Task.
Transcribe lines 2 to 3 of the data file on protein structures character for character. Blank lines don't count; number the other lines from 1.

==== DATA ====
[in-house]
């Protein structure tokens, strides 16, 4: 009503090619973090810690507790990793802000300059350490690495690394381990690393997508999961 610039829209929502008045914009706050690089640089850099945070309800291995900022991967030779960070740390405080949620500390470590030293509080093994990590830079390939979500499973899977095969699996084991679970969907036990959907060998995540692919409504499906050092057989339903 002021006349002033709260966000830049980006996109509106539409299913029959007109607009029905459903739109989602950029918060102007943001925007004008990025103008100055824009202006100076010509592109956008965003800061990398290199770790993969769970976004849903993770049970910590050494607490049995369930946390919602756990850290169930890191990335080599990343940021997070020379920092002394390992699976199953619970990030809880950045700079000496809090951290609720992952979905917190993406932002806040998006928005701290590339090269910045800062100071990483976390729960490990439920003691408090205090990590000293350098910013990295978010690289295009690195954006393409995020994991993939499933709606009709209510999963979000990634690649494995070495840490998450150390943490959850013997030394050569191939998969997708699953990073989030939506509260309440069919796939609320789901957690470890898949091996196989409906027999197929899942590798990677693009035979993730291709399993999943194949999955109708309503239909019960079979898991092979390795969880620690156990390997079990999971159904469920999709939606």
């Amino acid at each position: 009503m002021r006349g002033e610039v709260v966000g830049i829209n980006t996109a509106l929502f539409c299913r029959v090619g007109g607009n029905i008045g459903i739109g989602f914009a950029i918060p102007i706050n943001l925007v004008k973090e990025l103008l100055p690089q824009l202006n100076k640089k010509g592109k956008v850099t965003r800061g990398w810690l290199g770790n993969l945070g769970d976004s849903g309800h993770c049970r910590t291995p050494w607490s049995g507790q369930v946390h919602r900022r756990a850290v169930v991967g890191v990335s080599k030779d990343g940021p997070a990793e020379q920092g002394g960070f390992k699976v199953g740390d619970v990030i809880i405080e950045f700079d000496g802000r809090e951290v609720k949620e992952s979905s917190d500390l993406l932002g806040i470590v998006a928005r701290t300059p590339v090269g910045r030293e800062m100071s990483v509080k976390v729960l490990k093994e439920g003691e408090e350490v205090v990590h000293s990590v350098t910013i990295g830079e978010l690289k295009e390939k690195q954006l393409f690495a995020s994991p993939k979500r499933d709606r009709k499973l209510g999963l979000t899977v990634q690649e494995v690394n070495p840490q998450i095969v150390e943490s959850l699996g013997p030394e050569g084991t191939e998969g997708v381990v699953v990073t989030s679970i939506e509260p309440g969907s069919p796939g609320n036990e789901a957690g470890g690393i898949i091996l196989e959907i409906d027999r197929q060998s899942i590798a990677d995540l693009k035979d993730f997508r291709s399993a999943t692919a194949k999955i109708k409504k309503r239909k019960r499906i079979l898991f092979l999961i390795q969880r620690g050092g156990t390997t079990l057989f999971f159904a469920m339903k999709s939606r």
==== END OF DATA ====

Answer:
């Protein structure tokens, strides 16, 4: 009503090619973090810690507790990793802000300059350490690495690394381990690393997508999961 610039829209929502008045914009706050690089640089850099945070309800291995900022991967030779960070740390405080949620500390470590030293509080093994990590830079390939979500499973899977095969699996084991679970969907036990959907060998995540692919409504499906050092057989339903 002021006349002033709260966000830049980006996109509106539409299913029959007109607009029905459903739109989602950029918060102007943001925007004008990025103008100055824009202006100076010509592109956008965003800061990398290199770790993969769970976004849903993770049970910590050494607490049995369930946390919602756990850290169930890191990335080599990343940021997070020379920092002394390992699976199953619970990030809880950045700079000496809090951290609720992952979905917190993406932002806040998006928005701290590339090269910045800062100071990483976390729960490990439920003691408090205090990590000293350098910013990295978010690289295009690195954006393409995020994991993939499933709606009709209510999963979000990634690649494995070495840490998450150390943490959850013997030394050569191939998969997708699953990073989030939506509260309440069919796939609320789901957690470890898949091996196989409906027999197929899942590798990677693009035979993730291709399993999943194949999955109708309503239909019960079979898991092979390795969880620690156990390997079990999971159904469920999709939606």
């Amino acid at each position: 009503m002021r006349g002033e610039v709260v966000g830049i829209n980006t996109a509106l929502f539409c299913r029959v090619g007109g607009n029905i008045g459903i739109g989602f914009a950029i918060p102007i706050n943001l925007v004008k973090e990025l103008l100055p690089q824009l202006n100076k640089k010509g592109k956008v850099t965003r800061g990398w810690l290199g770790n993969l945070g769970d976004s849903g309800h993770c049970r910590t291995p050494w607490s049995g507790q369930v946390h919602r900022r756990a850290v169930v991967g890191v990335s080599k030779d990343g940021p997070a990793e020379q920092g002394g960070f390992k699976v199953g740390d619970v990030i809880i405080e950045f700079d000496g802000r809090e951290v609720k949620e992952s979905s917190d500390l993406l932002g806040i470590v998006a928005r701290t300059p590339v090269g910045r030293e800062m100071s990483v509080k976390v729960l490990k093994e439920g003691e408090e350490v205090v990590h000293s990590v350098t910013i990295g830079e978010l690289k295009e390939k690195q954006l393409f690495a995020s994991p993939k979500r499933d709606r009709k499973l209510g999963l979000t899977v990634q690649e494995v690394n070495p840490q998450i095969v150390e943490s959850l699996g013997p030394e050569g084991t191939e998969g997708v381990v699953v990073t989030s679970i939506e509260p309440g969907s069919p796939g609320n036990e789901a957690g470890g690393i898949i091996l196989e959907i409906d027999r197929q060998s899942i590798a990677d995540l693009k035979d993730f997508r291709s399993a999943t692919a194949k999955i109708k409504k309503r239909k019960r499906i079979l898991f092979l999961i390795q969880r620690g050092g156990t390997t079990l057989f999971f159904a469920m339903k999709s939606r």